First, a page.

It gives me great pride to share the following article recognizing my tax partner Elaina Kogan as a rising star in the accounting profession per the San Fernando Valley Business Journal.
This June, my wife, Janie and I went to Europe for a well-deserved vacation. We had planned the trip for almost a year: booking our airplane flights, booking a group tour with a major tour company and coordinating our activities so we could be joined by our dear friends from New Jersey. Timing was the all-important factor. We knew we were dependent upon God for our weather, but never did we think about how labor organizations could play a role in deterring our desired outcome. Our flights were booked through Air France. Little did we know, there were planned strikes by pilots, and then later by air controllers, that would affect our trip.
We like to think that our workplace can be inviting, like a second home. It’s where we spend a lot of our time, so we want it to be free from hostility. Although we generally aspire to make our workplaces welcoming, there may be people—or just that one person—who make it anything but welcoming for everyone else. Disgruntled employees are more common than we would like to believe, but alas, they are there making your life a living hell.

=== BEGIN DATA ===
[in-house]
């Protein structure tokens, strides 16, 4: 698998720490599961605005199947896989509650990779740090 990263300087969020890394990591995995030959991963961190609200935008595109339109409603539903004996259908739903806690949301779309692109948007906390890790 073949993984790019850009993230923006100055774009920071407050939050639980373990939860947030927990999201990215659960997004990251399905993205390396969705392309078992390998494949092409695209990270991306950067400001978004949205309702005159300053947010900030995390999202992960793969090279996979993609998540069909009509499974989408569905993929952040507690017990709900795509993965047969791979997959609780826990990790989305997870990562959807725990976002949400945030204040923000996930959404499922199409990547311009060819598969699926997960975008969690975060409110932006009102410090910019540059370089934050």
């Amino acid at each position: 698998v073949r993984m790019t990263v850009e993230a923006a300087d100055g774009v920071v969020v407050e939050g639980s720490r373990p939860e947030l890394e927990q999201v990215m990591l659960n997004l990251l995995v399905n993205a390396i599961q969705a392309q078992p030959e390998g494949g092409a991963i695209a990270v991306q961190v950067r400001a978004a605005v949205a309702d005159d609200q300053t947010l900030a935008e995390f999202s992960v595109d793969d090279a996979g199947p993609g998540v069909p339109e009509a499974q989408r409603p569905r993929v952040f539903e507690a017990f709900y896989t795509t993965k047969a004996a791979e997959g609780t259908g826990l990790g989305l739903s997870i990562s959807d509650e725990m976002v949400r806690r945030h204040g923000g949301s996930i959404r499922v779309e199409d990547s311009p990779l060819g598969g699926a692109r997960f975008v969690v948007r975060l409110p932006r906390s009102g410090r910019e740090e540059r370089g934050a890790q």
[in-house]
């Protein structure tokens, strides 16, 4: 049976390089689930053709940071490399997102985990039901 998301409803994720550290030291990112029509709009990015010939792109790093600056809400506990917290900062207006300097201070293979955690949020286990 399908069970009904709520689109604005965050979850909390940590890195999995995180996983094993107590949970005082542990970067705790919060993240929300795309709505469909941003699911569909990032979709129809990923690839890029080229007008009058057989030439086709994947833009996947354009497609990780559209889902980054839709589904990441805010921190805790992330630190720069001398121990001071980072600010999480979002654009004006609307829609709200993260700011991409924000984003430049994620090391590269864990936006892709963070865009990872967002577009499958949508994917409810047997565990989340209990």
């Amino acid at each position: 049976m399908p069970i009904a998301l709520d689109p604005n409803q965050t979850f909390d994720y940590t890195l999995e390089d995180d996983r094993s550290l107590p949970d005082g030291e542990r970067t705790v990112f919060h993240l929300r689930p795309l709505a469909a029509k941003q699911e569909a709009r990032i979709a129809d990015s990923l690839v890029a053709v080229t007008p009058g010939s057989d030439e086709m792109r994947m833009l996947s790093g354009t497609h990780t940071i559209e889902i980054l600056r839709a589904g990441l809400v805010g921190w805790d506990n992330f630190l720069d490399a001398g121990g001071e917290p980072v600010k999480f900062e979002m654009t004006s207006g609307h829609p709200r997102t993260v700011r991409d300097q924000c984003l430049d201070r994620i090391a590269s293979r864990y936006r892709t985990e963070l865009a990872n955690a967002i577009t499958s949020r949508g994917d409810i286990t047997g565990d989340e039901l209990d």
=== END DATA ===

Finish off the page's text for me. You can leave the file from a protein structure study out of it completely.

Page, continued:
I recently went through some challenging and life-changing moments in terms of my health. At the time, I found myself relating these events to the way I occasionally see things happen with clients in our tax practice. In both situations, I realized, it’s easy to ignore warning signs or potential problems.
One of our clients recently contacted me about an email he had received from the IRS. He wanted to know why the IRS would be contacting him by email. And why was the IRS asking him for personal information? Was the email legitimate? A little digging uncovered the answer.